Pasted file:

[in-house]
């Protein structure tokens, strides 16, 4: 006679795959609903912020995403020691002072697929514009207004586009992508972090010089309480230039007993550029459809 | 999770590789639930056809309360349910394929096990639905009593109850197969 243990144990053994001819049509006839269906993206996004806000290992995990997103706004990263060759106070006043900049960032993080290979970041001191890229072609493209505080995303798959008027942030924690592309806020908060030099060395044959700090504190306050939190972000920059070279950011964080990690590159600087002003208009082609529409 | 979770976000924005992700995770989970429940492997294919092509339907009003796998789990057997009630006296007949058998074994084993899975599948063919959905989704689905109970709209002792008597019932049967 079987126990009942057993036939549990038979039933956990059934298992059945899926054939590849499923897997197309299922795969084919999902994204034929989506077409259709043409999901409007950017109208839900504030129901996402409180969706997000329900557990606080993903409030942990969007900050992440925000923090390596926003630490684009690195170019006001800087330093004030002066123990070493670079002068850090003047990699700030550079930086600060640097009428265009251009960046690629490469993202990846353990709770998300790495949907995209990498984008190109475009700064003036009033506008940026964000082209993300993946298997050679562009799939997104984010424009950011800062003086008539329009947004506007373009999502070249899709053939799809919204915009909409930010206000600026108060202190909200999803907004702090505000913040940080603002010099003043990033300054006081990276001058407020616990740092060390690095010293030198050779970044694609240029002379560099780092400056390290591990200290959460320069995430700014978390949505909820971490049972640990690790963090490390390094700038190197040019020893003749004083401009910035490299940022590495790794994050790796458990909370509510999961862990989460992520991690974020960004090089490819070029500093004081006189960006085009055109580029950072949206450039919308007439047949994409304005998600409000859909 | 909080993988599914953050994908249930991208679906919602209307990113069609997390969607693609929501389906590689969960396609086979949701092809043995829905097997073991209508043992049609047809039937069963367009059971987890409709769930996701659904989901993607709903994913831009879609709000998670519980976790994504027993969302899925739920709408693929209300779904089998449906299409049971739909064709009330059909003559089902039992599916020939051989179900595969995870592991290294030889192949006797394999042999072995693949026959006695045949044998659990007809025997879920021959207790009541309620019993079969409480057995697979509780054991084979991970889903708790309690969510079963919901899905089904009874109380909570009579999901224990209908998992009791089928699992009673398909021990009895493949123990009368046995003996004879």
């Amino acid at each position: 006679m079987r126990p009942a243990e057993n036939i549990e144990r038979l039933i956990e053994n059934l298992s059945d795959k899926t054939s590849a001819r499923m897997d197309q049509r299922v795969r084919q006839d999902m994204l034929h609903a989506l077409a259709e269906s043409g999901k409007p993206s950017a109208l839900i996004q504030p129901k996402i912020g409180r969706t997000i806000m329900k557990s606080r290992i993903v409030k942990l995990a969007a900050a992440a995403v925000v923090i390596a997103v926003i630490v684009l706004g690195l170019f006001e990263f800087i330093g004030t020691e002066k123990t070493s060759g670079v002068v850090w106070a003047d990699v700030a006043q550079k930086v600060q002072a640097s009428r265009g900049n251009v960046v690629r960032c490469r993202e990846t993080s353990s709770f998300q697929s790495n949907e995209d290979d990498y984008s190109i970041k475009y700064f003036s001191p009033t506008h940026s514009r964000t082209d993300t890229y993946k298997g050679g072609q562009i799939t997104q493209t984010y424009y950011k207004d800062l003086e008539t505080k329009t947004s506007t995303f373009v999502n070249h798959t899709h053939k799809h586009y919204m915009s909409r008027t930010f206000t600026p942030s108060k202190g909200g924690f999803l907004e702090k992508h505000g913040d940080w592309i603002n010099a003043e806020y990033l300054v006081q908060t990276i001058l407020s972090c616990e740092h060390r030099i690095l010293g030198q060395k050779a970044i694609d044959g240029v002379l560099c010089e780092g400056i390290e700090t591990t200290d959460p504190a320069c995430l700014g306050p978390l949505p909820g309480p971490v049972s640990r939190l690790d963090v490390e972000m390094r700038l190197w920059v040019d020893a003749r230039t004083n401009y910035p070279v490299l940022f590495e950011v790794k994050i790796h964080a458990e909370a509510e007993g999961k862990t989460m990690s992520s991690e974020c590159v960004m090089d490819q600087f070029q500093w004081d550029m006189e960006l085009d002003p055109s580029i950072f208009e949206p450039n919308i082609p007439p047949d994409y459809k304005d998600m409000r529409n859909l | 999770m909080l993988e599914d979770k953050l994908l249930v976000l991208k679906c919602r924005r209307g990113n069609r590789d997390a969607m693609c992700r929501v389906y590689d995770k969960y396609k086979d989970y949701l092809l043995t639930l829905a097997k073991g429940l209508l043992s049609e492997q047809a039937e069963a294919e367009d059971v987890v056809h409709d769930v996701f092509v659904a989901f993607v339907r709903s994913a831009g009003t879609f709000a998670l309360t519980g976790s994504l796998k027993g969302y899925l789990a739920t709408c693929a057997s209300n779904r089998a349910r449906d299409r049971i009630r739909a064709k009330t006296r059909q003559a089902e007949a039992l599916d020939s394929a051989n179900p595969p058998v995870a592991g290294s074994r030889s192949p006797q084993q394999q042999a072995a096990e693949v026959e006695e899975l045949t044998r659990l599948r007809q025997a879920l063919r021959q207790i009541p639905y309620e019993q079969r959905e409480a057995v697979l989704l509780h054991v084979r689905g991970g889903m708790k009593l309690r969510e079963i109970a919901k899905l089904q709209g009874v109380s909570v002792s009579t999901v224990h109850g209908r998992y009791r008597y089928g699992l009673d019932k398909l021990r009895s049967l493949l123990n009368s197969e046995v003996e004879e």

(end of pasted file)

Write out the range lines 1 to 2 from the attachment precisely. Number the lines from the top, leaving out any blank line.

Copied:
[in-house]
């Protein structure tokens, strides 16, 4: 006679795959609903912020995403020691002072697929514009207004586009992508972090010089309480230039007993550029459809 | 999770590789639930056809309360349910394929096990639905009593109850197969 243990144990053994001819049509006839269906993206996004806000290992995990997103706004990263060759106070006043900049960032993080290979970041001191890229072609493209505080995303798959008027942030924690592309806020908060030099060395044959700090504190306050939190972000920059070279950011964080990690590159600087002003208009082609529409 | 979770976000924005992700995770989970429940492997294919092509339907009003796998789990057997009630006296007949058998074994084993899975599948063919959905989704689905109970709209002792008597019932049967 079987126990009942057993036939549990038979039933956990059934298992059945899926054939590849499923897997197309299922795969084919999902994204034929989506077409259709043409999901409007950017109208839900504030129901996402409180969706997000329900557990606080993903409030942990969007900050992440925000923090390596926003630490684009690195170019006001800087330093004030002066123990070493670079002068850090003047990699700030550079930086600060640097009428265009251009960046690629490469993202990846353990709770998300790495949907995209990498984008190109475009700064003036009033506008940026964000082209993300993946298997050679562009799939997104984010424009950011800062003086008539329009947004506007373009999502070249899709053939799809919204915009909409930010206000600026108060202190909200999803907004702090505000913040940080603002010099003043990033300054006081990276001058407020616990740092060390690095010293030198050779970044694609240029002379560099780092400056390290591990200290959460320069995430700014978390949505909820971490049972640990690790963090490390390094700038190197040019020893003749004083401009910035490299940022590495790794994050790796458990909370509510999961862990989460992520991690974020960004090089490819070029500093004081006189960006085009055109580029950072949206450039919308007439047949994409304005998600409000859909 | 909080993988599914953050994908249930991208679906919602209307990113069609997390969607693609929501389906590689969960396609086979949701092809043995829905097997073991209508043992049609047809039937069963367009059971987890409709769930996701659904989901993607709903994913831009879609709000998670519980976790994504027993969302899925739920709408693929209300779904089998449906299409049971739909064709009330059909003559089902039992599916020939051989179900595969995870592991290294030889192949006797394999042999072995693949026959006695045949044998659990007809025997879920021959207790009541309620019993079969409480057995697979509780054991084979991970889903708790309690969510079963919901899905089904009874109380909570009579999901224990209908998992009791089928699992009673398909021990009895493949123990009368046995003996004879």